Despite recent layoffs, one in 10 workers is the highest rate in the nation.
The Seattle Times reported that the number of high-tech professionals in Washington State continues to increase, although recent layoffs have raged at dinosaur IT companies in the Seattle area, such as Microsoft, Amazon, Google, and Meta. The Times, citing a recent report by CompTIA, a national IT industry information analysis agency, explained that Washington State’s high-tech professionals account for one out of 10 workers (9.4%), outpacing the national average of 5.8%.Following Washington, DC (9.3%), Virginia (8.7%), Massachusetts (8.4%), Colorado (8.3%), New Hampshire (7.9%), Maryland (7.9%), California (7.7%), Utah (7.2%) %), Oregon (6.7%), etc. formed the top 10.
In Washington state, the number of workers employed by high-tech companies or in other skill-based jobs was close to 350,000 last year. More than 80% of these were concentrated in Greater Seattle, which includes Bellevue and Tacoma. According to the report, jobs created by IT companies in Washington state this year are also expected to record an increase of about 4%, the highest in the nation .In particular, the expected number of new jobs in high-tech new technologies such as artificial intelligence (AI) and blockchain is ranked first in the country, and the number of IT companies to be established this year is also included in the nation’s ‘Top 10’.
The ripple effect of the high-tech industry on the Washington state economy is $ 138 billion, accounting for 20% of the state’s entire economy. About 95% of this, or $131 billion, is concentrated in Metro Seattle, accounting for 30% of the local economy. Hi-tech workers in the region accounted for 12.9% of all workers, far above the state level (9.4%).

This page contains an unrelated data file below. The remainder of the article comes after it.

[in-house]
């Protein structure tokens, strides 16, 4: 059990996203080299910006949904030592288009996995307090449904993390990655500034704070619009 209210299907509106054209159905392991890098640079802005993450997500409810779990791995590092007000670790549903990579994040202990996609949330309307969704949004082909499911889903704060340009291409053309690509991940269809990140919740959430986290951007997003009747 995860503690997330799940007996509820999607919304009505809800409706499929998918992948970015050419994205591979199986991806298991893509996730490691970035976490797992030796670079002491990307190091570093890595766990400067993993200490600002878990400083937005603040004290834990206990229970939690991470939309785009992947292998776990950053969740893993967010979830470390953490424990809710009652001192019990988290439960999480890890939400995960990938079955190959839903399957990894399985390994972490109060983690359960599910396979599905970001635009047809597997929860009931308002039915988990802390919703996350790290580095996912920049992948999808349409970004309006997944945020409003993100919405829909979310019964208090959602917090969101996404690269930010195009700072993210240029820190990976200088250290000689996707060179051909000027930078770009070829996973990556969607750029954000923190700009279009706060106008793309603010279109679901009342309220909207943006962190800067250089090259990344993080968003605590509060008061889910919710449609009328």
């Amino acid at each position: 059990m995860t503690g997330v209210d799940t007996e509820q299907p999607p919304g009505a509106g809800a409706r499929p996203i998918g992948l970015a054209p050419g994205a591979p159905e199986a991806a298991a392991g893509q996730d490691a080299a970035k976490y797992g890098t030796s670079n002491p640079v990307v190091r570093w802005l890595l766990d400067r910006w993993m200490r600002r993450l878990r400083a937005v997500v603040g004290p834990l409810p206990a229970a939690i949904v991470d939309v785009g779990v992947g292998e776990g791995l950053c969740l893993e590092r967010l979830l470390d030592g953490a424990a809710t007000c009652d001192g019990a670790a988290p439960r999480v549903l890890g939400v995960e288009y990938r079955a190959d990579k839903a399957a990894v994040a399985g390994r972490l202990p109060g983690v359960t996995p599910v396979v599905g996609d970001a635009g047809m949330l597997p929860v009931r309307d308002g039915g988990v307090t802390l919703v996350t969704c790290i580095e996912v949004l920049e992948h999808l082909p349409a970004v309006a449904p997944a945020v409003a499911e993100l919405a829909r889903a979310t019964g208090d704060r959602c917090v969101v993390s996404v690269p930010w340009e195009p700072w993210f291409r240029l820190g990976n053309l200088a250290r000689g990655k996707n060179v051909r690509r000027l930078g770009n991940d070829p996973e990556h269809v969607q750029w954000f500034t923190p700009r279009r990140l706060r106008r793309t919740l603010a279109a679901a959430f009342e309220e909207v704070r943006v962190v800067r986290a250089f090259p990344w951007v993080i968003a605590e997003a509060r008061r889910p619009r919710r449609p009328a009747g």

The only metropolitan city with a greater economic contribution from high-tech industries than metro Seattle is California’s San Jose Metro (57%), where Silicon Valley is located. The average rate of high-tech contribution among the 50 states nationwide is 8.8%. Thanks to Silicon Valley, California is getting an economic ripple effect of $535 billion from the high-tech industry, but this amount accounts for 17% of California’s total economy, which is lower than Washington (20%), and the proportion of workers in the high-tech industry is also high. of 7.7%, far behind Washington State (9.4%).
However, the Seattle Times reports that the proportion of blacks, Hispanics, and women among workers in Washington’s high-tech industries is the lowest in the nation, which means that high-tech jobs are relatively high-paying jobs that make it difficult for people of colour (excluding Asians) and female workers to benefit.